Cylinder Head 3 - Design
The design of a cylinder head depends first of all on the location of the engine in the vehicle, more specifically from the position above the cylinder head. Expressed even simpler: For example, Can the intake pipes
preferably run straight further after an unavoidable bend past the respective inlet valve or is another, more generous as possible bending inevitable?
We have elsewhere pointed out already that the operations around the charge exchange under no circumstances must be regarded only static. Because that would mean, the piston going from BDC to TDC pushes
out the old gases and brings in the fresh gases in return. However, if we look at the dynamic side, we ignore in the following effects which arise by the interaction of several cylinders.
For an optimum exchange of the old by fresh gases is attempted, the cylinder chamber (Vh + Vc) to charge in a way that at the end it contains more fresh gas, as would fit in based on the
pure cubic content. Mind you, we are talking about neither of charging by compressor or turbocharger, nor from the so-called dynamic charging, for example, the is useful for the resonances in the intake manifold.
For this purpose it is useful to look at the processes around the intake and exhaust cam, the two classic, central control elements of an internal combustion engine. Because these operations when petrol engine
maybe have a little more importance than at the diesel, we will restrict ourselves to the petrol engine. Whether for that matter pure air is sucked (direct injection) or a fuel-air mixture, is only of secondary importance.
Next to the heigth of the valve lift, the course of the cam is of great importance. Already Keith Duckworth by the company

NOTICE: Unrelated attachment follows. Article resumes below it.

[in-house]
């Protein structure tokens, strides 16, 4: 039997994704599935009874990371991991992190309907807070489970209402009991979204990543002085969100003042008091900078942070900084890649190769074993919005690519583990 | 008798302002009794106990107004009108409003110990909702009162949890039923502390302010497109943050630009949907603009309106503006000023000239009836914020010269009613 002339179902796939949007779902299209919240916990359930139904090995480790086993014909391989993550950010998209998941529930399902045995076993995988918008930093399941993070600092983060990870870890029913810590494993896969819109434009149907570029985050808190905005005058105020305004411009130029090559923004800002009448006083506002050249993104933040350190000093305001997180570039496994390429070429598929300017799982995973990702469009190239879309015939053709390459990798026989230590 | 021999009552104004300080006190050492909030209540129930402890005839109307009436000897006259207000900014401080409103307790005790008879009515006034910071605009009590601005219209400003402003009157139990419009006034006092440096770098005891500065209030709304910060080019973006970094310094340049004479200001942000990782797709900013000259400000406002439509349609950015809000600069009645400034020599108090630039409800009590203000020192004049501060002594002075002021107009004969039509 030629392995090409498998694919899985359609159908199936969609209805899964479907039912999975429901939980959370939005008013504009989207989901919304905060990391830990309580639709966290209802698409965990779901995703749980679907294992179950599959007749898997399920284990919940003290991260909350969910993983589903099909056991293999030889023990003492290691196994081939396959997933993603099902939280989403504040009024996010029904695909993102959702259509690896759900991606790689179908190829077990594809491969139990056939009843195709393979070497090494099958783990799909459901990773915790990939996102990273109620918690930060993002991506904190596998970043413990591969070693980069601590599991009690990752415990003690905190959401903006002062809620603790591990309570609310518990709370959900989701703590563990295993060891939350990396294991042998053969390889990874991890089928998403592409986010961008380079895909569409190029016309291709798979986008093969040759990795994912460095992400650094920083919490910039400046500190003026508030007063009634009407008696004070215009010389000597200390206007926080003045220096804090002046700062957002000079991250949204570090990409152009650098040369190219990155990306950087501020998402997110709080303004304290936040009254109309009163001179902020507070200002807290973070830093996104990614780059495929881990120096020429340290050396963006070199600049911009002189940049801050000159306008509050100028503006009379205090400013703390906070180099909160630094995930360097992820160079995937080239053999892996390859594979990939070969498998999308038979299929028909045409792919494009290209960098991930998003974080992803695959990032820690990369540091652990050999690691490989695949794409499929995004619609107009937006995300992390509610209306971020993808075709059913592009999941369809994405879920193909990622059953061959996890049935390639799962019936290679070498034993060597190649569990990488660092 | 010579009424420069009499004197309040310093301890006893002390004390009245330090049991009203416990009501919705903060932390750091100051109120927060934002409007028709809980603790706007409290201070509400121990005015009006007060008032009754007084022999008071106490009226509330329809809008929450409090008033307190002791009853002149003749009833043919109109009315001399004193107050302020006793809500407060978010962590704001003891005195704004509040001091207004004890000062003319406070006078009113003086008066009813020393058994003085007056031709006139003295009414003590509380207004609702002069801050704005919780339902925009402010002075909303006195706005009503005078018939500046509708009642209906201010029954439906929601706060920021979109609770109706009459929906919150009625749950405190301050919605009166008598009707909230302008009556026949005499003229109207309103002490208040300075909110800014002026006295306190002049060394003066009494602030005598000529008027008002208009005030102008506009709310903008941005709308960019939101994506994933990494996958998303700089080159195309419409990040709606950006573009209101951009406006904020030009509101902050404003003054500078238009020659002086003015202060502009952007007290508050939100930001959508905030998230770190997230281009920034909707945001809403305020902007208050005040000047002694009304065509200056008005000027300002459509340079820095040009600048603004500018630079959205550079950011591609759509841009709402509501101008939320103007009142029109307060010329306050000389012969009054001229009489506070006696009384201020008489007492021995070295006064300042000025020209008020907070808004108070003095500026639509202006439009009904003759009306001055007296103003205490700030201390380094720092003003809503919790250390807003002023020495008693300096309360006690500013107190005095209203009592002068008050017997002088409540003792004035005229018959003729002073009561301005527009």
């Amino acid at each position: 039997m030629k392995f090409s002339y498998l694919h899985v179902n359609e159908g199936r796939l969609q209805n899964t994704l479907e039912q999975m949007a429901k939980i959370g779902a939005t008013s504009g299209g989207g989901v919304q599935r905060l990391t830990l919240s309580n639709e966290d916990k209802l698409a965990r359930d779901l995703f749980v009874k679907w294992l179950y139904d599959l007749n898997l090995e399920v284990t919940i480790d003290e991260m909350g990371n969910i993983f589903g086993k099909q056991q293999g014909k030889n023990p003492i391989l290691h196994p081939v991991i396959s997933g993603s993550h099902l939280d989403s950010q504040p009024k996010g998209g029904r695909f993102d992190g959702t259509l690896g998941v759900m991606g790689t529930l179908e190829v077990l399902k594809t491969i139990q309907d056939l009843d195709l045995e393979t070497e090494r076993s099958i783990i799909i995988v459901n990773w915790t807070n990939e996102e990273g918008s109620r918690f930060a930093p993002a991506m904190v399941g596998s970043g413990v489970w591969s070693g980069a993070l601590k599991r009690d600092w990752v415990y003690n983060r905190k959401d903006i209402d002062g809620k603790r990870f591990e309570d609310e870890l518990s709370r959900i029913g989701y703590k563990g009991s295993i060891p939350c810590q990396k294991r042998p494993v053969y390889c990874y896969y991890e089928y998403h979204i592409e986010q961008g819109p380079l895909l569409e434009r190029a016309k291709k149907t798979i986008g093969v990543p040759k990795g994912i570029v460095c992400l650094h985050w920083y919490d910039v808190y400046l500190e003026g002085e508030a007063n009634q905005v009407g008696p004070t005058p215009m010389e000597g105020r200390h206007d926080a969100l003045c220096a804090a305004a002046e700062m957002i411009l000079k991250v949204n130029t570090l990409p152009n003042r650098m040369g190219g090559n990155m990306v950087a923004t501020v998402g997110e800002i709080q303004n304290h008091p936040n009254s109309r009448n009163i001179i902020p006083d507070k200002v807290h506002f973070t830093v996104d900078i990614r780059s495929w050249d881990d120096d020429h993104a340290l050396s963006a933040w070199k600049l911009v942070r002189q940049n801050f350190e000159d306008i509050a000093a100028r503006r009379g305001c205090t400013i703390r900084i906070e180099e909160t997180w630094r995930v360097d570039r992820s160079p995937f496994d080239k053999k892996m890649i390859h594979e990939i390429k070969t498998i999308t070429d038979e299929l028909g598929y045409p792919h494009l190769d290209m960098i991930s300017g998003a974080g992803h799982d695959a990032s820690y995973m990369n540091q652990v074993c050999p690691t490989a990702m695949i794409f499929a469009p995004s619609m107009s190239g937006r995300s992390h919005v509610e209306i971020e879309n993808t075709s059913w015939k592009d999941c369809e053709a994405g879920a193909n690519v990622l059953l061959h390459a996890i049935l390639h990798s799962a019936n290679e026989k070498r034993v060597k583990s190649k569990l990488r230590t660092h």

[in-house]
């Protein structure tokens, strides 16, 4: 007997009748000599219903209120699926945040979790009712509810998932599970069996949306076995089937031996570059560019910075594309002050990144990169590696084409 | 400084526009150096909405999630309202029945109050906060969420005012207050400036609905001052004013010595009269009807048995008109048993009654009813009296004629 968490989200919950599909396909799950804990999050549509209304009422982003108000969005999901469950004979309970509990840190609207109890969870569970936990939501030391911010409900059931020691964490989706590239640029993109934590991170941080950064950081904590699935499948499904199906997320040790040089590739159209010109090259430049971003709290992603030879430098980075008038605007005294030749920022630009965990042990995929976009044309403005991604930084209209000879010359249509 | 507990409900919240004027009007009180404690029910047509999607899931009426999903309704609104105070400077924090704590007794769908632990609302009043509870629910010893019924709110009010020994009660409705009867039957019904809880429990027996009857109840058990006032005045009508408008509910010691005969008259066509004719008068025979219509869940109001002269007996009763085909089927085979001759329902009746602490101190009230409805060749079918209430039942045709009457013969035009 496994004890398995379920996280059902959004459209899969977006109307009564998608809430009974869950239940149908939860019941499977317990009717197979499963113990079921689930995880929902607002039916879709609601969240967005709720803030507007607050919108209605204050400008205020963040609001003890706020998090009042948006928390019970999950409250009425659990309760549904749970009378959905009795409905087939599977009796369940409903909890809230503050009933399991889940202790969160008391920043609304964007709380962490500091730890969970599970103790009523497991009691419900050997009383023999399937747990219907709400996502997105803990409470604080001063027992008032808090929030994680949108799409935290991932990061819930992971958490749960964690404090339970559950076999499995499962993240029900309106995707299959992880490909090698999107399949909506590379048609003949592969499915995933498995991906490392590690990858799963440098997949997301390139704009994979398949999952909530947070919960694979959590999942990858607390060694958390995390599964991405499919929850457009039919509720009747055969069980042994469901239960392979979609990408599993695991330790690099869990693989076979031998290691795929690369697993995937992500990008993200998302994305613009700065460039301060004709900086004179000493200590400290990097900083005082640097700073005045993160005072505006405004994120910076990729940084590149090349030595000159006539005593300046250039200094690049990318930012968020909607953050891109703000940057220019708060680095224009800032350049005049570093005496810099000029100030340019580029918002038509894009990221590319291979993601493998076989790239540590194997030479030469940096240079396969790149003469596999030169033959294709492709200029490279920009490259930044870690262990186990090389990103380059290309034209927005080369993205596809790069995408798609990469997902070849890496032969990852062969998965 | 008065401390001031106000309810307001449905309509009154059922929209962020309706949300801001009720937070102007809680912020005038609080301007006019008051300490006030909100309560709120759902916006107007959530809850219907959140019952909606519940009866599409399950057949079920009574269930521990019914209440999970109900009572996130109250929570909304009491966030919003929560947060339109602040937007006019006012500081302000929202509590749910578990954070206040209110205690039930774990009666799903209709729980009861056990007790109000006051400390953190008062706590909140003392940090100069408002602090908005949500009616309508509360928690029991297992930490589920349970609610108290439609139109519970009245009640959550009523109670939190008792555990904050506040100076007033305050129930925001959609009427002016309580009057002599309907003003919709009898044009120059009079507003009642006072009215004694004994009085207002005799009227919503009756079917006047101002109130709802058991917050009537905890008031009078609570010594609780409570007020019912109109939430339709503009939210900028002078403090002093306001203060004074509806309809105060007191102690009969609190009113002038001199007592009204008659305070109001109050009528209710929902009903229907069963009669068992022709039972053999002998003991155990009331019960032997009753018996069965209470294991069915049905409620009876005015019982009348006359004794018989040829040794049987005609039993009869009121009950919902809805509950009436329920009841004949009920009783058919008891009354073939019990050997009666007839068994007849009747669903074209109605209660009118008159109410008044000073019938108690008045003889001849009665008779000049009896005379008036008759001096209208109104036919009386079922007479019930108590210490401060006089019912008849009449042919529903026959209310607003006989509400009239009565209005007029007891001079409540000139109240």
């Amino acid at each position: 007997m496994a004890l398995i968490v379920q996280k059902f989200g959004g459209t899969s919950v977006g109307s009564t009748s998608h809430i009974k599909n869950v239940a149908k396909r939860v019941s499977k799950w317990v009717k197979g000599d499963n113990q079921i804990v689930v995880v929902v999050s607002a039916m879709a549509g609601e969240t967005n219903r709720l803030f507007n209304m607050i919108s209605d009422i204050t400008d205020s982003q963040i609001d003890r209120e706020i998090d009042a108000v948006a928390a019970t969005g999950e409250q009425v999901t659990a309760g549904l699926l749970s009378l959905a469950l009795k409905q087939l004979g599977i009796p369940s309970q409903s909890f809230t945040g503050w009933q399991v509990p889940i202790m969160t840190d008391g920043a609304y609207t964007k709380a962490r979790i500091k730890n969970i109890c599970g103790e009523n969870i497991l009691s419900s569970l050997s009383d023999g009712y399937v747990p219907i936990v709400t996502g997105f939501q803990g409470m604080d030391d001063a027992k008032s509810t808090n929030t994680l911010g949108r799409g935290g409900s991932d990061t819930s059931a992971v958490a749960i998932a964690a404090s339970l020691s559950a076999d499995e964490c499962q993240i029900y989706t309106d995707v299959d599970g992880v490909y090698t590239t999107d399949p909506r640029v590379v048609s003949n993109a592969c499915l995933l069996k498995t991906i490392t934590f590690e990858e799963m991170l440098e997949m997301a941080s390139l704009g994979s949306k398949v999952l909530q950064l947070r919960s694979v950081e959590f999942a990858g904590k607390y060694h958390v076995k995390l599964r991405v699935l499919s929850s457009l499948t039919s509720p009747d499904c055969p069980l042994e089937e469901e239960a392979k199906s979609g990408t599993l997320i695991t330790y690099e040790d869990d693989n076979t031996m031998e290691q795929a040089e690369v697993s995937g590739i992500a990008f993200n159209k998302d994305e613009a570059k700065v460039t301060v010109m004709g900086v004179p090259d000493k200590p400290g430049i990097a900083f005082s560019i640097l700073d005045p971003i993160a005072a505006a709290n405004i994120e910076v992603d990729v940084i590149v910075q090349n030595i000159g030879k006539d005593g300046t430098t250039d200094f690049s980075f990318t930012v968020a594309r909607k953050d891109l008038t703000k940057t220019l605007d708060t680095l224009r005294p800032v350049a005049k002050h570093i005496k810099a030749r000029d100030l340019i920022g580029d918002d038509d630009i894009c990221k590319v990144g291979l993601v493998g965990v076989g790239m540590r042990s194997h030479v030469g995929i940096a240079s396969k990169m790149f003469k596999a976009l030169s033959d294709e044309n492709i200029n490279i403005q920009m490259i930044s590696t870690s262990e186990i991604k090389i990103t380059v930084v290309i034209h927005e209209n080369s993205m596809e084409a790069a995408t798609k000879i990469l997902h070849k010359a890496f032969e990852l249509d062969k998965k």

Cosworth, the later succeeded one of the most popular F1 racing engines, has struggled with these problems during his first works for enhanced performance. Subsequently he has rejected much of what he had
read and reflected its own considerations and tested in practice (e.g. at the dynamometer). When later distinguished companies such as Mercedes consulted him, the results of his work can not have been so bad.
Thus, if a cam opens a valve, then it does this first of all via a 'ramp'. The first cam lobe is thus not particularly strong, because otherwise the opening acceleration of the valve would reach unacceptably high values.
Previously it was used simultaneously to overcome the valve clearance, what practically is to find only in motorcycle and truck engines today. One calls this first part of the increase also 'pre cam'.
The partner of the cam, for example, a bucket tappet, is also called cam followers. Synchronous movements with the cam are forced by one or two springs. Rarely there are also override controls. A cam can control more than one valve, e.g. at fork levers of the same cylinder or to different sites different cylinders. Famous example is the
VW Beetle. Less frequently the possibility was used to actuate inlet and outlet valves with a cam.
The control times still form the core of the engine management system to recognize by the fact that meanwhile even the vast majority of engines are operated with charging in four-valve technology. However, the purely
mechanical opening and closing of valves requires much attention, even in the fulfillment of CO2 regulations. Here rolling friction has enforced largely opposite sliding friction. The purely electrical
operation of valves seems no longer to be an issue for the time being. 12/15